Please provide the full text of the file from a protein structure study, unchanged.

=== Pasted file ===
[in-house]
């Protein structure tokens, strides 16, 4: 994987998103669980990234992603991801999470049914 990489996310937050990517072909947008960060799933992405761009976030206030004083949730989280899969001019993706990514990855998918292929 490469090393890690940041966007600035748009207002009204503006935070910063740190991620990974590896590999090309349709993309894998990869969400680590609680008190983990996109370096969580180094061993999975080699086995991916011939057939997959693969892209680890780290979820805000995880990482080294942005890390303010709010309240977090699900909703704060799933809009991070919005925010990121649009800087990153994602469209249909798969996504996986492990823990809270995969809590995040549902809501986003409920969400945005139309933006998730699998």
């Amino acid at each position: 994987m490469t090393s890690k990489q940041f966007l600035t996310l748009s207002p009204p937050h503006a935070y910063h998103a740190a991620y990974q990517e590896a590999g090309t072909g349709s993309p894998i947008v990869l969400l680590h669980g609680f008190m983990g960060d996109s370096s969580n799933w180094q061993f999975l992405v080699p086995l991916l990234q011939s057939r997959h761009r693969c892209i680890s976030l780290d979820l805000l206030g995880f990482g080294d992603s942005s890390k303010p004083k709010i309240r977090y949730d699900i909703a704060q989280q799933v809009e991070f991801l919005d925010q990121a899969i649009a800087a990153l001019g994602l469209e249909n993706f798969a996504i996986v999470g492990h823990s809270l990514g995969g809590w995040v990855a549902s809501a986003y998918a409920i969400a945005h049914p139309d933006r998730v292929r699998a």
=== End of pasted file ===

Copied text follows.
[in-house]
């Protein structure tokens, strides 16, 4: 994987998103669980990234992603991801999470049914 990489996310937050990517072909947008960060799933992405761009976030206030004083949730989280899969001019993706990514990855998918292929 490469090393890690940041966007600035748009207002009204503006935070910063740190991620990974590896590999090309349709993309894998990869969400680590609680008190983990996109370096969580180094061993999975080699086995991916011939057939997959693969892209680890780290979820805000995880990482080294942005890390303010709010309240977090699900909703704060799933809009991070919005925010990121649009800087990153994602469209249909798969996504996986492990823990809270995969809590995040549902809501986003409920969400945005139309933006998730699998």
């Amino acid at each position: 994987m490469t090393s890690k990489q940041f966007l600035t996310l748009s207002p009204p937050h503006a935070y910063h998103a740190a991620y990974q990517e590896a590999g090309t072909g349709s993309p894998i947008v990869l969400l680590h669980g609680f008190m983990g960060d996109s370096s969580n799933w180094q061993f999975l992405v080699p086995l991916l990234q011939s057939r997959h761009r693969c892209i680890s976030l780290d979820l805000l206030g995880f990482g080294d992603s942005s890390k303010p004083k709010i309240r977090y949730d699900i909703a704060q989280q799933v809009e991070f991801l919005d925010q990121a899969i649009a800087a990153l001019g994602l469209e249909n993706f798969a996504i996986v999470g492990h823990s809270l990514g995969g809590w995040v990855a549902s809501a986003y998918a409920i969400a945005h049914p139309d933006r998730v292929r699998a």